The Leader of the House moves procedural motions relating to the business of the House during sittings, such as to extend the times of sittings beyond the usual time as set out in the Standing Orders.”

Party Whip?

From Parliament’s site: “Party Whips ensure good communication within the party and contribute to the smooth running of the party’s parliamentary machinery. The Whip lists down the speakers for each item of business and estimates the time required so that everything can be completed within schedule.

Often regarded as the disciplinarians controlling MPs in their respective parties, the Whips ensure that there are always sufficient party members in the Chamber to support the party’s position and that MPs vote according to the party’s line. Occasionally, the Party Whip may “lift the whip” and allow MPs to vote according to their conscience.”

What is Singapore’s Constitution?

The Singaporean Constitution has gone through a number of iterations from when we were a Crown Colony, to when Singapore gained limited self governance, full self-governance, integration with Malaysia and finally independence. The final version being drafted in 1965 which was largely based on the 1963 version when we were part of Malaysia. However, over the preceding decades there have of course been dozens of amendments to the constitution to keep it updated or some might say more pliant to the ruling government’s needs.

The idea for a Westminster system to have a constitution is odd, though not anymore due to the many constitutions of the British Commonwealth countries. The British have never had a written constitution as they have a body of common law to fall back on to determine their rights and privilege that goes back to the signing of the Magna Carta. The British government probably fearing that as a young country without that long history of legal decisions to guide us, felt that a constitution in the style of the USA would be a lot clearer in stating what our country and what our citizens could do. It is also for this reason that our criminal laws were taken directly from the Indian Penal Code, though there too have been changes over the last few decades.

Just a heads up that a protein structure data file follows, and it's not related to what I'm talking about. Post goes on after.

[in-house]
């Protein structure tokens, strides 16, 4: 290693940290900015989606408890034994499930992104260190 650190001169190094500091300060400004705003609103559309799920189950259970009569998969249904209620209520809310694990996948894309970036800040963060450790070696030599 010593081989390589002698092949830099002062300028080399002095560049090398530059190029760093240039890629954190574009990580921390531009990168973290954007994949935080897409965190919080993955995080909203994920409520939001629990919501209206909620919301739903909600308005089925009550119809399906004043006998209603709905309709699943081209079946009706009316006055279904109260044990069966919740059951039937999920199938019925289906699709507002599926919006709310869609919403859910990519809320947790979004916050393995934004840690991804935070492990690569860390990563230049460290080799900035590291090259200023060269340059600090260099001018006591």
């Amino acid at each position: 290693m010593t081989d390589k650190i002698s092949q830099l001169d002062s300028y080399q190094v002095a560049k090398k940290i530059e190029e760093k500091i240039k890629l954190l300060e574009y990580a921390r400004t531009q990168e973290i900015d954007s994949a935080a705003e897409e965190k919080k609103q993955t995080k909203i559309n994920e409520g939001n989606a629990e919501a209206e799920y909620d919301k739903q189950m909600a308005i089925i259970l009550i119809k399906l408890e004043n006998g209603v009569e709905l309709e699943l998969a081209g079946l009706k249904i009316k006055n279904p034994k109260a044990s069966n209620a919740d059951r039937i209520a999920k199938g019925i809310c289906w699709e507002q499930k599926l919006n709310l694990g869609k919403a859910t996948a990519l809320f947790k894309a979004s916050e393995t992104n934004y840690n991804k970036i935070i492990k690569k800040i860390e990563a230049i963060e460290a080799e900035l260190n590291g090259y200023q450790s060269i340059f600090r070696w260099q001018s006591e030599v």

What is the role of Singapore’s President? What’s the difference between President and Prime Minister?

The President is the Head of State and is responsible for the appointment of non-partisan positions like judges, the penultimate commander of the Singapore Armed Forces and the holder of the “second key” of Singapore’s past reserves (past reserves only, as reserves accumulated by a sitting government does not require Presidential approval to be used.) As the Head of State there are also other roles and responsibilities that need to be done. S.R. Nathan for example was used as a roving ambassador due to his previous career in the Ministry of Foreign Affairs.

The Prime Minister is the head of the government. And he is responsible for the day to day running as well as all potential policy decisions that the government pursues.

What is the Cabinet?

The Cabinet is a subset of Parliament, and is responsible to it. It’s led by the Prime Minister, who is selected by the dominant party and is approved by the President.

What is a Party Whip?

Party Whips exist in all parties and are basically there to make sure that all the MPs in a particular party vote in a unified fashion. Sometimes, the whip is lifted so that party members can vote according to their own choices.